by Lukanyo Mnyanda

 

There’s greater appreciation in the government of the economic costs of SA’s national lockdown and acceptance that the way it’s being implemented has limited value in mitigating health risks, according to Business Unity SA CEO Cas Coovadia.

Speaking during an online Business Day Dialogues event hosted by Peter Bruce, Coovadia, most recently head of Banking Association SA, said the country’s GDP would contract 14% if the economy was kept at level 4 much longer. The level is the second-most restrictive, and has put Gauteng, SA’s richest province, on course to lose as many as 2-million jobs, and it’s running out of resources to help those left without an income.

Business has called for a quick move to level 2, which would open up virtually all sectors of the economy, including retail, construction, domestic air travel and car rental services. Aviation has been almost completely shut since March 27, pushing SA’s two main airlines SAA and Comair into business rescue.

Even if the government moves quickly to get the economy to level 2, SA would still be left with one of the deepest recessions on record, with GDP contracting 10.5%, Coovadia said.

“We need to impress on the government to open up the economy with few exceptions,” he said, adding that it doesn’t make sense, from an economic and medical perspective, to have a gradual process with a long list of activities allowed. “It’s an ongoing process. We hope between now and the end of this month there will be significant movement.”

President Cyril Ramaphosa has promised a relaxation of the lockdown, which is among the most stringent in the world, by the end of May, though he suggested that regions could move at different speeds based on their infection level. That alarmed business as it could potentially keep key economic centres such as Cape Town and Johannesburg closed, while acting as a disincentive for firms that have supply chains that transverse provinces.

African Bank CEO Basani Maluleke also said at the event that the lender — traditionally a provider of unsecured loans that is in the process of diversifying to a wider range of savings and insurance products, as well as deposit-taking — is “seeing people receiving less income” while “collections are not as strong as before”.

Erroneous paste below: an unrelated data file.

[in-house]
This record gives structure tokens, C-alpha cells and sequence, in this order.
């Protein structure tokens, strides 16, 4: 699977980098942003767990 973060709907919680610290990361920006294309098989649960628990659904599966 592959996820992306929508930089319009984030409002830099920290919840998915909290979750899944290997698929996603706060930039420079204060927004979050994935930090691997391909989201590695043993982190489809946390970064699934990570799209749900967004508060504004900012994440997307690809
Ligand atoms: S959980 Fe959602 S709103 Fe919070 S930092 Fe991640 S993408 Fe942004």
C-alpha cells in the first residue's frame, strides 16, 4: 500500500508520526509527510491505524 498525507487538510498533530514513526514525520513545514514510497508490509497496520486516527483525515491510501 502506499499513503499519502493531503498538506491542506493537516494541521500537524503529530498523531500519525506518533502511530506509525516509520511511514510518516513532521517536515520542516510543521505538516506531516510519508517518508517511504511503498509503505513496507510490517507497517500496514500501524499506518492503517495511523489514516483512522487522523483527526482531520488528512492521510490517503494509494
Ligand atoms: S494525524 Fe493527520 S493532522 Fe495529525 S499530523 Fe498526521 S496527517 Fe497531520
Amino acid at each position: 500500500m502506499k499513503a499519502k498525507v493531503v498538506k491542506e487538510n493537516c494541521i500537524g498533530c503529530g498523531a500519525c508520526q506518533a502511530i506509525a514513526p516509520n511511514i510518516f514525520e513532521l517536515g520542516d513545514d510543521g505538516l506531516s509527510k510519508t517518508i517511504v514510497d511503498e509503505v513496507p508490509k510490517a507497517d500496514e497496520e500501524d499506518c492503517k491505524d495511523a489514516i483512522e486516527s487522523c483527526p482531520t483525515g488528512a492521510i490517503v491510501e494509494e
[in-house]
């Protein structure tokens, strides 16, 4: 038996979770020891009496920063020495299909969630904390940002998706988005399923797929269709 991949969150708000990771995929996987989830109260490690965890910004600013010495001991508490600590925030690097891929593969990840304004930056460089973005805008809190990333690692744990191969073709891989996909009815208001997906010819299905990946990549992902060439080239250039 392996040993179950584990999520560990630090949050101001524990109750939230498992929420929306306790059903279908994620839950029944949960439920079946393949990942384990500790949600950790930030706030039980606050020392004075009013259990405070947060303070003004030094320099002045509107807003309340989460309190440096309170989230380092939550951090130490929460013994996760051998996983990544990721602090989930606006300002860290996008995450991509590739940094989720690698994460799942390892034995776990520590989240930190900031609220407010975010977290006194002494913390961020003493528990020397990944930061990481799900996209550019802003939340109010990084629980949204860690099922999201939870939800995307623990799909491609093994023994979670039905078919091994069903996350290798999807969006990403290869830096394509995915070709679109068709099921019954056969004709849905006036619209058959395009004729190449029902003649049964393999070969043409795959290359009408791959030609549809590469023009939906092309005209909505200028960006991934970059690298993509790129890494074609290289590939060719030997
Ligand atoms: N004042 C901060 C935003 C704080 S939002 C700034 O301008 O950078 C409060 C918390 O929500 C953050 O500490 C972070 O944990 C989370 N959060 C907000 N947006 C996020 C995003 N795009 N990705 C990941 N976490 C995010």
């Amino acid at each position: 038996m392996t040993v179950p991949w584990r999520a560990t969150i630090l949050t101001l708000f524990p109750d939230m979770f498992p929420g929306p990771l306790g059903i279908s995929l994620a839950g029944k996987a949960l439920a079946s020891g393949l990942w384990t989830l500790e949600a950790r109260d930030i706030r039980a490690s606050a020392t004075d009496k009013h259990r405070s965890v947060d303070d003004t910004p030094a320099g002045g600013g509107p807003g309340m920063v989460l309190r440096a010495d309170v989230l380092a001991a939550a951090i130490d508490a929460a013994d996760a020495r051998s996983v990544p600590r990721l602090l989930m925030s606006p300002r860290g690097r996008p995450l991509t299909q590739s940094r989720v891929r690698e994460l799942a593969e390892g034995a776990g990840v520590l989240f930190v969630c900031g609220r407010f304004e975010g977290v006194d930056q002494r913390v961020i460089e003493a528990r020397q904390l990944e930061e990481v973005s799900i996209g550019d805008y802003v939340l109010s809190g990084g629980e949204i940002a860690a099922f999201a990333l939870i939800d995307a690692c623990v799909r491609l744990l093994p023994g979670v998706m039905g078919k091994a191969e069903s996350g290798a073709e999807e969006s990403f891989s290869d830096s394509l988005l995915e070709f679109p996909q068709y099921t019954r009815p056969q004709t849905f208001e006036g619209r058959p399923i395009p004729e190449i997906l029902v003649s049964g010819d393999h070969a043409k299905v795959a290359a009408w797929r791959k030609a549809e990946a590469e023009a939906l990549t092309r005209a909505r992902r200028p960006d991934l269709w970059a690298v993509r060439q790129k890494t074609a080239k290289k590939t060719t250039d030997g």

Risto Ketola, CFO at Momentum Metropolitan, said the economic effect of Covid-19 could be mitigated if the government shows a greater willingness to trust people and businesses to implement the necessary measures to limit infections.

His base case was for GDP to shrink 10% in 2020, and that could improve to -7% “if we trust people more” and open the economy. With limited restrictions on their activities, “people will find ways to limit the economic impact,” he said. “Social-distancing works, we don’t need the lockdown.”

Ketola, whose company is one of the country’s largest life insurers, said he believes the mortality rate will turn out to be much lower than some experts are predicting .

A modelling consortium advising the government projected on Monday that the country could have between 40,000 and 48,000 deaths by November and run out of intensive care unit beds as early as June.

Ketola warned the government against using the crisis, and the resulting stress on its finances, to raise taxes, which would have a detrimental effect on the economy and slow the recovery, saying instead that it needs to look at its spending.